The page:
Read the law: Secret meetings are not legal | Featured Columnists

After spending 40 years in the news and publishing business I must admit to witnessing a real historical first.

Save one member, the balance of the Guam Legislature, along with the governor of this U.S. territory, in direct violation of the Open Government Law and the Sunshine Reform Act, openly espoused the belief that they had the right to meet behind closed doors to discuss how to spend nearly two-thirds of a billion dollars of public funds. This without permitting the media to be present to ask questions or be able to properly inform the community.

This has to be the most blatant violation of the Open Government Law and the Sunshine Act that I have witnessed in all of my years on Guam.

To have these elected officials espouse the belief that this action was perfectly OK is extremely disturbing to say the very least.

Then to have the governor say that “she totally disagrees” with the fact that the media need not be physically present only compounds the level of either ignorance, arrogance or likely both.

This meeting supposedly occurred at the governor’s request and all but one member of the current Legislature felt it was perfectly OK to comply with that request, leaving the media standing in a walkway outside of the meeting room.

What is equally disconcerting is the fact that representatives from the media who rightfully claimed their seats on the sidelines of the meeting room were informed that the meeting was a closed-door gathering and were escorted out of the room.

The heart of this issue isn’t that everyone knew about the meeting but rather that no one other than the public officials attending will ever know what was really discussed.

The media members apparently made no concerted effort to refuse to leave, demanding to attend so they could rightfully keep the public informed of what these elected officials were doing behind closed doors.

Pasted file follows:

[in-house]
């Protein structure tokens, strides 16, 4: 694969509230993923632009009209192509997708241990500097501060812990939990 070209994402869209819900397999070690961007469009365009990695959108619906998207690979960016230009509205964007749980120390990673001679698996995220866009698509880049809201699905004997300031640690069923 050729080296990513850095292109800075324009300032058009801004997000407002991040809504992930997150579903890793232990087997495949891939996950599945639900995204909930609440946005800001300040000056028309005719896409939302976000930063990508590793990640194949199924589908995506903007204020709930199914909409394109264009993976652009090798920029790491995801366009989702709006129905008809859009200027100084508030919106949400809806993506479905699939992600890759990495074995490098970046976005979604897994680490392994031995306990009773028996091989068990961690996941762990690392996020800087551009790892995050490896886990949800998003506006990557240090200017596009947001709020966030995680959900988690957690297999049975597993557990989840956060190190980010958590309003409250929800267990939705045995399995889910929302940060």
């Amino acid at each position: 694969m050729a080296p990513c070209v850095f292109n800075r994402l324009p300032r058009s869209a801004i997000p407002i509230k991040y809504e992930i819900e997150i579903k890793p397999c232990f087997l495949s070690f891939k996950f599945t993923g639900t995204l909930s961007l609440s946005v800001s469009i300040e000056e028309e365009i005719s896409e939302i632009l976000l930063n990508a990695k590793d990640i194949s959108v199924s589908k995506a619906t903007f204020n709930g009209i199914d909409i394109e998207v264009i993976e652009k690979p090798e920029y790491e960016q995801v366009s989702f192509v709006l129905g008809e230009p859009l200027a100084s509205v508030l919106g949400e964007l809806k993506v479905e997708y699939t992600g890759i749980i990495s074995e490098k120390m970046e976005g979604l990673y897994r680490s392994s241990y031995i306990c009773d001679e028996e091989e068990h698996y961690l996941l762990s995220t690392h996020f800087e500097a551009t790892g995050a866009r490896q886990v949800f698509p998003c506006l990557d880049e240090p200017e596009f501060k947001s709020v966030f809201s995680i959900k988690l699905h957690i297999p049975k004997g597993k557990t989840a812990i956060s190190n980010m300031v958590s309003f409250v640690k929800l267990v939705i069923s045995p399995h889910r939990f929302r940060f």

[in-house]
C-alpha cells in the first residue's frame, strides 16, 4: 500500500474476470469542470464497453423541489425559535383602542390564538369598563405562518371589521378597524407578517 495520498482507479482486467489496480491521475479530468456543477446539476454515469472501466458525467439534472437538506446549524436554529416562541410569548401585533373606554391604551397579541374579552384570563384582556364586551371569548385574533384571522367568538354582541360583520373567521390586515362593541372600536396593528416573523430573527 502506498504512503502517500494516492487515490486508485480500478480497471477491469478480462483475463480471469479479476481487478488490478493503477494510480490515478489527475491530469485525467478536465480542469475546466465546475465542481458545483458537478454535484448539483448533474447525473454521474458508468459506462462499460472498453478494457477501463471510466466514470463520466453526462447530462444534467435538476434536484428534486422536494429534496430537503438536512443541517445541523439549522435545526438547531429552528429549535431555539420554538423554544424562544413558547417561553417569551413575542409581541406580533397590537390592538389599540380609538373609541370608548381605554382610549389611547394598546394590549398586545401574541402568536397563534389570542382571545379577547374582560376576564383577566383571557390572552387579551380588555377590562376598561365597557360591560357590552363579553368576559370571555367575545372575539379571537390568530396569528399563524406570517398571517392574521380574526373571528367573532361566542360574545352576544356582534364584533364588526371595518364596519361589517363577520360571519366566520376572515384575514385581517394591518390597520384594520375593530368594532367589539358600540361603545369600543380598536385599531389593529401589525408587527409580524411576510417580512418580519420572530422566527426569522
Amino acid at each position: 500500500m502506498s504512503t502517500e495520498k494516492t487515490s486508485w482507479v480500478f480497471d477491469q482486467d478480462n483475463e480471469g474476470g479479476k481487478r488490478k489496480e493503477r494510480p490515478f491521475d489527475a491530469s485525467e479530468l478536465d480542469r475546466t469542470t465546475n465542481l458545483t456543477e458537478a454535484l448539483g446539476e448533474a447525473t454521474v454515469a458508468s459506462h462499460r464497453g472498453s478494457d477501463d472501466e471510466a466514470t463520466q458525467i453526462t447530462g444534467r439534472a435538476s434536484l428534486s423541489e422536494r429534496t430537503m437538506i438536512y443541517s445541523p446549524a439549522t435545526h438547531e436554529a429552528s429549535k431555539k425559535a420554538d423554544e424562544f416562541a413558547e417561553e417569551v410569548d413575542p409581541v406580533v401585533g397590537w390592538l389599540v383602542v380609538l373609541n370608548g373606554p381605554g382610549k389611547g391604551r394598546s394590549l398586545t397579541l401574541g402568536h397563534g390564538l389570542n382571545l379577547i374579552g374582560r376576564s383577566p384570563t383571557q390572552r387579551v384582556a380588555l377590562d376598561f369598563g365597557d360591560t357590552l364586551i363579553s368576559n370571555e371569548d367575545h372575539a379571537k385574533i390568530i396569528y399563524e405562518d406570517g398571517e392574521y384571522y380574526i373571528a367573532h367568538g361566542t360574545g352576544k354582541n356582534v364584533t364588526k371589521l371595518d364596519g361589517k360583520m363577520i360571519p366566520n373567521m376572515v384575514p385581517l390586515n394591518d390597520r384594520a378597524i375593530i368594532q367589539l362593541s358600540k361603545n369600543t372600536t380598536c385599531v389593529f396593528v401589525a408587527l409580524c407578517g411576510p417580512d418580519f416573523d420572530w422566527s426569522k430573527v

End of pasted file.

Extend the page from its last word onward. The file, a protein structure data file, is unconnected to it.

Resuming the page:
According to Sen. Joanne Brown, the only senator not to attend the meeting, “The Legislature should never meet, deliberate or decide public business in secret. It’s when these types of secret meetings are held corruption thrives. I will not condone such activities by attending them.” This, according to this newspaper.

According to this newspaper as well, the governor claimed that had Sen. Brown been there, “she would’ve appreciated the cooperation and the unification attitude of our public officials,” she said, adding: “If it was a secret, I’d hold it down in my Inarajan beach, but it’s not.”

Well at least the governor was candid enough to tell the press corps where she does hold her nonpublic/private meetings. But that makes them neither right nor legal.

There is a simple solution for this and it could fall under the category of a triple-legal-sized BK whopper. “When in doubt, read the law. If you remain in doubt, read the law. If you’re still in doubt, read the law.”

The law clearly states that closed-door meetings held in the manner the recent one was, between the governor and 14 members of the Guam Legislature, was a clear violation of the Open Government Law.

Madam Governor and Speaker, if you have any doubts, “read the law.”

Esta.


Lee P. Webber is a former president and publisher of media organizations on Guam and Hawaii, former director of operations for USA Today International/Asia, and a longtime business and civic leader on Guam.

Janelle B. Smith

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